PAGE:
Notice that this is a plausible exception to the “touch rule”: the only things separating “that” from “devastation and enslavement” are a pair of prepositional phrases, and it would be awfully tough to separate them from “devastation and enslavement.” So sure, “that has decimated native peoples” could refer back to “devastation and enslavement.”

But there’s a new problem: “devastation and enslavement… has decimated.” Subject-verb error. Eliminate (A).

Quote:
B. devastation and enslavement in the name of progress by which native peoples of the Western Hemisphere decimated

This one just doesn’t make any sense. The native peoples were decimated; the way (B) is written, it sounds like they decimated somebody else, but we don’t know who. And that doesn’t make sense. Eliminate (B).

Quote:
C. devastating and enslaving in the name of progress those native peoples of the Western Hemisphere which in the name of progress are decimated

Lots of messy issues here. It’s not ideal to use the gerunds “devastating and enslaving” when we could use the noun forms “devastation and enslavement.” That’s not necessarily an absolute rule, but it’s one strike against (C).

(Also, “in the name of progress” is repeated… but I think that’s a GMAT Club typo, and that error doesn’t appear in the actual question. Oops.)

“Which” is a problem here, too. If the phrase beginning with “which” modifies “Western Hemisphere,” then it’s illogical; if it reaches back to “native peoples of the Western Hemisphere”, then it’s still wrong, because “which” can’t modify people – only things. (C) is gone.

Quote:
D. devastating and enslaving those native peoples of the western Hemisphere which in the name of progress are decimated.

Basically, all of the errors in (C) are repeated in (D). So (D) is out, too.

Quote:
E. the devastation and enslavement in the name of progress that have decimated the native peoples of the Western Hemisphere.

Almost everything we said about (A) applies here too: this looks like a classic exception to the “touch rule.”

The only difference? “Has” in (A) has been changed to “have” in (E). “Devastation and enslavement… have decimated the native peoples.”

So (E) is the best answer, even if you think (A) might sound better. :)

And if anybody is still curious about the article "the" at the beginning of (E): I don't think it's a big deal, but adding "the" helps clarify that Columbus personifies the specific devastation and enslavement that decimated the native peoples, rather than devastation and enslavement in general. But again: that's not a major issue, and not something that should worry you too much.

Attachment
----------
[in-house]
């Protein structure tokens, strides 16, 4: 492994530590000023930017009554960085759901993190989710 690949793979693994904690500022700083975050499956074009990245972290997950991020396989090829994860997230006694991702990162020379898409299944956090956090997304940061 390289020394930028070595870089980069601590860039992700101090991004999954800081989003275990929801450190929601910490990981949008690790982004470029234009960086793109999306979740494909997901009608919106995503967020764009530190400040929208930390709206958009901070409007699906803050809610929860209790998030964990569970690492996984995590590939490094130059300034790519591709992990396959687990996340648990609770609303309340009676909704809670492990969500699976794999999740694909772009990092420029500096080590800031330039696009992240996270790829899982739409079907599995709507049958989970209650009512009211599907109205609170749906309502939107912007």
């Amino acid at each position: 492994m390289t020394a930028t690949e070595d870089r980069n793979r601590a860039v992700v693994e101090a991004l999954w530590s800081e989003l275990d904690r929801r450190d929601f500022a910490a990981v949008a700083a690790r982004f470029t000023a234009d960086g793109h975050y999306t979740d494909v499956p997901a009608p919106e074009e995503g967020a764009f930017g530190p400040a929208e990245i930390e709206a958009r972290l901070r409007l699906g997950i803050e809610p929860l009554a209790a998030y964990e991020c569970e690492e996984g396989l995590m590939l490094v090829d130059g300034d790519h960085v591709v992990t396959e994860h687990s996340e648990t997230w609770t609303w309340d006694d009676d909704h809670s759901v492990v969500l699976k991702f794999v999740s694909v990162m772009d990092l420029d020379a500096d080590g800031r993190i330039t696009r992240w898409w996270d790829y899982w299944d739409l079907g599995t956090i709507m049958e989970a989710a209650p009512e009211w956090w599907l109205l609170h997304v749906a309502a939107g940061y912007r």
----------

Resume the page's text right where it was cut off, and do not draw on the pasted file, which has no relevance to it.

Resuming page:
Here we are not following touch rule,could you please provide some examples from OG ,where gmat has not followed touch rule?
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Re: For many revisionist historians, Christopher Columbus has come to  [#permalink]

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New post 08 Jan 2019, 00:46
E is the correct answer because of the correct usage of parallel the parallel elements . Also plural have is correctly used.
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Re: For many revisionist historians, Christopher Columbus has come to  [#permalink]

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New post 20 Jan 2019, 13:44
ovrup007 wrote:
Hi Experts,

Could you shed some light on the usage of "peoples"? I believe people has the same plural as well as singular form.

Thanks & Regards,
Abhirup

You're basically correct if we're talking about... well, actual people. "People" is just the plural of "person." But if we're talking about multiple ethnic groups or several nations of people, then the plural is "peoples". It's a weird bit of English. So it would be correct to talk about the various "Turkic peoples of the Asian steppe", for example.

And I would bet you a pair of Super Bowl tickets that you won't see the word "peoples" on your actual GMAT exam. So please don't lose any sleep over it.

I hope this helps a bit!
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Re: For many revisionist historians, Christopher Columbus has come to  [#permalink]

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New post 20 Jan 2019, 18:23
GMATNinja should which always have a comma before it?
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Re: For many revisionist historians, Christopher Columbus has come to  [#permalink]

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New post 10 Feb 2019, 05:33
For a question such as this one, how do we know whether "that" is acting as a modifier to describe "enslavement" alone or "devastation and enslavement". I marked A because I thought that "that" jumps over the prepositional phrase to modify enslavement alone, and choice E is wrong because "the devastation and enslavement" seems to be a singular entity.

Please help. Thank you
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Re: For many revisionist historians, Christopher Columbus has come to  [#permalink]

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New post 02 Apr 2019, 01:24
jelata wrote: